PANAMA CITY — President Barack Obama sought to reassert U.S. influence in the Caribbean and the Americas with pledges of energy assistance and diplomatic fence mending Thursday, a mix of modest steps and high ambition for a region struggling with economic and political stresses.
Obama flew to Panama City for a summit of Western Hemisphere nations and a potentially historic encounter with Cuban President Raul Castro. He arrived after spending less than 24 hours in Kingston, Jamaica, where he met with Caribbean leaders and spoke at a town hall of young leaders.
Obama's attendance at the summit and his stop in Kingston come after a year of increased attention to the region by signing executive orders on immigration, seeking to slow the influx of Central American minors to the U.S. border, tussling with Venezuela over human rights and initiating a historic diplomatic opening with Cuba.
But Obama's efforts are limited, with his most ambitious ones facing potential obstacles from the Republican-controlled Congress and his most recent immigration initiative stalled by court order. A $1 billion spending initiative aimed at Honduras, Guatemala and El Salvador's economic and crime troubles, for instance, requires congressional approval.
Still, punishing electricity costs that are as much as five times more expensive than prices on the U.S. mainland and a lack of energy security have long been major concerns in the scattered islands of the Caribbean. The sun-splashed, wind-swept region derives nearly all of its electricity from plants that burn imported oil and diesel.
Obama on Thursday announced a $20 million effort to help jump start private and public sector investment in clean energy projects in the Caribbean and Central America.
"If we can lower those costs through the development of clean energy and increased energy efficiency we could unleash, I think, a whole host of additional investment and growth," Obama said.
Energy security on the import-dependent Jamaica is a growing concern with the wobbly economy of oil-dependent Venezuela, where the Petrocaribe trade program created by the late President Hugo Chavez has kept Jamaica and much of the region dependent on the South American country for energy.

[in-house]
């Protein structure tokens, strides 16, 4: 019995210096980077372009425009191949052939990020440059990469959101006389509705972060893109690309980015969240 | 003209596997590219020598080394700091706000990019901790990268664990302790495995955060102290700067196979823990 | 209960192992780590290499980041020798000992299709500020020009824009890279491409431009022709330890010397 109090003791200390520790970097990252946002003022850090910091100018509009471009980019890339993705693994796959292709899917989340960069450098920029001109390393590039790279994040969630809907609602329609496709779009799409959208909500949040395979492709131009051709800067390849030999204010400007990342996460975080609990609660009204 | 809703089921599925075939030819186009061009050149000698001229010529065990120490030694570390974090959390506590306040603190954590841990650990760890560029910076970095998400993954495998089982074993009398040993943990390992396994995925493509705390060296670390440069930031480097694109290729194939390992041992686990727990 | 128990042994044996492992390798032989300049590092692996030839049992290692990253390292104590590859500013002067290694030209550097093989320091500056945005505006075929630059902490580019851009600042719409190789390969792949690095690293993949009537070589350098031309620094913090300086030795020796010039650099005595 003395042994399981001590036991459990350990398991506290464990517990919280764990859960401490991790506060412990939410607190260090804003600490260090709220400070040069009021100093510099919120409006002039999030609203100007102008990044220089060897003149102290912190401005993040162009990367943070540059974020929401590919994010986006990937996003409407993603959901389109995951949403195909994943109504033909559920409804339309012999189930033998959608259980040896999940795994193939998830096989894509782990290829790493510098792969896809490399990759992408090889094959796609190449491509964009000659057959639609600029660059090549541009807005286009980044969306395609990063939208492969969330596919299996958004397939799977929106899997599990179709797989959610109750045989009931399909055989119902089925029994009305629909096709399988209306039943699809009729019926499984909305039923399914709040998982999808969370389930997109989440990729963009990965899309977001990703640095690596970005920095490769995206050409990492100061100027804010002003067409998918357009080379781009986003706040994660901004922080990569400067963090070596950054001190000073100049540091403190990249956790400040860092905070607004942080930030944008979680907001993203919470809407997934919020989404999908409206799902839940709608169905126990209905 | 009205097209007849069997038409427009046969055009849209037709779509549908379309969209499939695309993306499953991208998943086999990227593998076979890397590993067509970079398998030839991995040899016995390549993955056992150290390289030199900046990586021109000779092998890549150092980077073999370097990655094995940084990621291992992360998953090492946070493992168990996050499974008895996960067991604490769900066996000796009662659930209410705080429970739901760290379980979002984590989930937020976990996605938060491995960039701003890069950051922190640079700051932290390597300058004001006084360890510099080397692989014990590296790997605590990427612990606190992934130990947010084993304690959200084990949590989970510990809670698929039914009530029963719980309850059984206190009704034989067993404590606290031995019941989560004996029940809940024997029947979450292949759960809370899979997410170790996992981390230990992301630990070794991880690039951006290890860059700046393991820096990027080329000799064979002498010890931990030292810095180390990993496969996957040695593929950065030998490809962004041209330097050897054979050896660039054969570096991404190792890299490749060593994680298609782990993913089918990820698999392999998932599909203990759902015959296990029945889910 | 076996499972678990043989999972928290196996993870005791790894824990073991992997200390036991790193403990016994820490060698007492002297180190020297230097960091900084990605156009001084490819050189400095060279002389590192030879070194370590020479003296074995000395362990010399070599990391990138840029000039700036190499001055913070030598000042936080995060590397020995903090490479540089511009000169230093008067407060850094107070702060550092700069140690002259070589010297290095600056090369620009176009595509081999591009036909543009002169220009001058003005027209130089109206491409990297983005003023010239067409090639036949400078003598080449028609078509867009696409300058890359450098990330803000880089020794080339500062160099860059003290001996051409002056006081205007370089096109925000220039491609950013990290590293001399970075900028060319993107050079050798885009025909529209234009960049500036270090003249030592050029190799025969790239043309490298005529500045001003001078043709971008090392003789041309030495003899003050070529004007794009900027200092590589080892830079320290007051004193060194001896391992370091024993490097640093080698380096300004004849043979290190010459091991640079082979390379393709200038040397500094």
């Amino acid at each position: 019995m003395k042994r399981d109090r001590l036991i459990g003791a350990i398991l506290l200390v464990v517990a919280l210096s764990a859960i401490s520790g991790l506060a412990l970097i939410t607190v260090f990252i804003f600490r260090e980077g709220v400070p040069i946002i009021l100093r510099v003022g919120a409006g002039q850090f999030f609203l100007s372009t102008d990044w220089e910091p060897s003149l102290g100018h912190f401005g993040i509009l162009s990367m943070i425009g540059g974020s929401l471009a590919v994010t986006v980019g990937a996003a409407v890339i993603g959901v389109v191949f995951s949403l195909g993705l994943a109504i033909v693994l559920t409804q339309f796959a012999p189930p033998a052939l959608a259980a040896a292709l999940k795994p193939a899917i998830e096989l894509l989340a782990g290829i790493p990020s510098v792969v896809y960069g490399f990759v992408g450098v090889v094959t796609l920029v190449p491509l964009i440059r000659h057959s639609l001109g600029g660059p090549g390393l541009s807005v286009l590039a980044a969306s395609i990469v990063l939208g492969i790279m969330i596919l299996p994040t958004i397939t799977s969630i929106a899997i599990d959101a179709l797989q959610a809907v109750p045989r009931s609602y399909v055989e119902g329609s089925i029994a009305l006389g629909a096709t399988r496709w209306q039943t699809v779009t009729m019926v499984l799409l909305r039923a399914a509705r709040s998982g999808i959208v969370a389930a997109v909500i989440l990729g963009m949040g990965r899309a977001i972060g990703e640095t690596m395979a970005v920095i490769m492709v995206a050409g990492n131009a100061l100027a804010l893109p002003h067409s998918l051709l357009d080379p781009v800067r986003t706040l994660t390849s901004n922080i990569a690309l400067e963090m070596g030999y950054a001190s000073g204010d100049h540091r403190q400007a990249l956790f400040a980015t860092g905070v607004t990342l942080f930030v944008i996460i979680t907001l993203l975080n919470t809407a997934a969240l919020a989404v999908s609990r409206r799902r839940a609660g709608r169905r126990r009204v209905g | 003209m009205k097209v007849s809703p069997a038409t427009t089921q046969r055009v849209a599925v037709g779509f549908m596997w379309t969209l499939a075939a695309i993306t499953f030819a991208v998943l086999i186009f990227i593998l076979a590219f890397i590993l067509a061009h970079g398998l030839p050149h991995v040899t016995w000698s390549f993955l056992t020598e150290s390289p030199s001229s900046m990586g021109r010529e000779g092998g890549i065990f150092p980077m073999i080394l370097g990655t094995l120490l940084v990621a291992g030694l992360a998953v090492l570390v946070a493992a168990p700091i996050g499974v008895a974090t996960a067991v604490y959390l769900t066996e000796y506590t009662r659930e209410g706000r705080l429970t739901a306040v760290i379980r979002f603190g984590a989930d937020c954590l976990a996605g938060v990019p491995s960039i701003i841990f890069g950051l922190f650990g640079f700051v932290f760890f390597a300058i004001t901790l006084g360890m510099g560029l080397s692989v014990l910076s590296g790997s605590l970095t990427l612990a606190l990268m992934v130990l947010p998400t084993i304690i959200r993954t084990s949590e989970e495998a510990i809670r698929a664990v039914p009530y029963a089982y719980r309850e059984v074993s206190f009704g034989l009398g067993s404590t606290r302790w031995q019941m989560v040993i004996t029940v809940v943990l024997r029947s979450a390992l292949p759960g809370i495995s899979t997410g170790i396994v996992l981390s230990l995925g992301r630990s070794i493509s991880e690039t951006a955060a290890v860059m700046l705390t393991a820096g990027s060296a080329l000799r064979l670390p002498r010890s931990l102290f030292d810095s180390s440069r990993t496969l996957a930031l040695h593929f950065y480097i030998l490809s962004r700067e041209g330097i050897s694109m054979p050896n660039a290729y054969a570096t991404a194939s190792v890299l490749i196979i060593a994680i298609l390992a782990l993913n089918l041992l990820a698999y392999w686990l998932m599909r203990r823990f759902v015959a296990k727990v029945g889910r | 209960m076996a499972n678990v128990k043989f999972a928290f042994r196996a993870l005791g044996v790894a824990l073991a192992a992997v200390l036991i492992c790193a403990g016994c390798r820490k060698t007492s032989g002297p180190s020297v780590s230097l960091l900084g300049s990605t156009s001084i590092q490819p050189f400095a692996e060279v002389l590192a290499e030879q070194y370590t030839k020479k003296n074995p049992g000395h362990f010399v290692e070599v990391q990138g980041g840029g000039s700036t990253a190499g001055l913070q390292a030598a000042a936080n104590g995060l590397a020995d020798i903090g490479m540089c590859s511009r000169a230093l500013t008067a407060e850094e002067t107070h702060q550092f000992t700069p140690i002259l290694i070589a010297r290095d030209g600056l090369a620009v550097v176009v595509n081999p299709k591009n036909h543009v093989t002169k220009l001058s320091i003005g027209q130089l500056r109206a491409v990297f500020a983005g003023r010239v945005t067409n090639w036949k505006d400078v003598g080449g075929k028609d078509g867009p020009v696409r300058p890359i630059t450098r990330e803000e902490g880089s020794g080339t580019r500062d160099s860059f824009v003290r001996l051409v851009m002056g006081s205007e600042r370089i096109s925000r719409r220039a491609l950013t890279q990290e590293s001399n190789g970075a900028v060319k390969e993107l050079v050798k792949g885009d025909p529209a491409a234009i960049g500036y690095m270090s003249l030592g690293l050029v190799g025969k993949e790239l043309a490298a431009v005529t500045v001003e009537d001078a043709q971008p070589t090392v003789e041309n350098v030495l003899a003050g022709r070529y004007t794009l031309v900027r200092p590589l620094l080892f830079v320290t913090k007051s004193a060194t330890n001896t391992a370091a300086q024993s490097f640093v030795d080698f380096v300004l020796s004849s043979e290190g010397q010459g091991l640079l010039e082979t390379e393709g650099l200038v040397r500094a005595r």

While in Panama, Obama planned to meet with Panamanian President Juan Carlos Varela and other Central American leaders.
Attention at the summit will also focus on any interaction between Obama and Venezuelan President Nicolas Maduro. The U.S. has objected to the Maduro government's imprisonment of dissidents and has slapped sanctions against seven Venezuelans it accuses of human rights violations. Maduro and his regional allies have characterized the sanctions as acts of U.S. aggression.
Obama sought to tone down the confrontation with Venezuela in a written interview with EFE News before he arrived in Panama.
"We do not believe that Venezuela poses a threat to the United States, nor does the United States threaten the Venezuelan government," Obama said, although he added that the U.S. remains "very troubled" by intimidation of political opponents and erosion of human rights in Venezuela.
During his town hall meeting in Jamaica, the president highlighted a modest new initiative to support young leaders and entrepreneurs from the Caribbean and Central America, and professed a natural affinity for the island nation.
"I just like the vibe here," Obama said. "I was born on an island and it was warm, and so I feel right at home." He promised to come back for some island-hopping once he's out of office.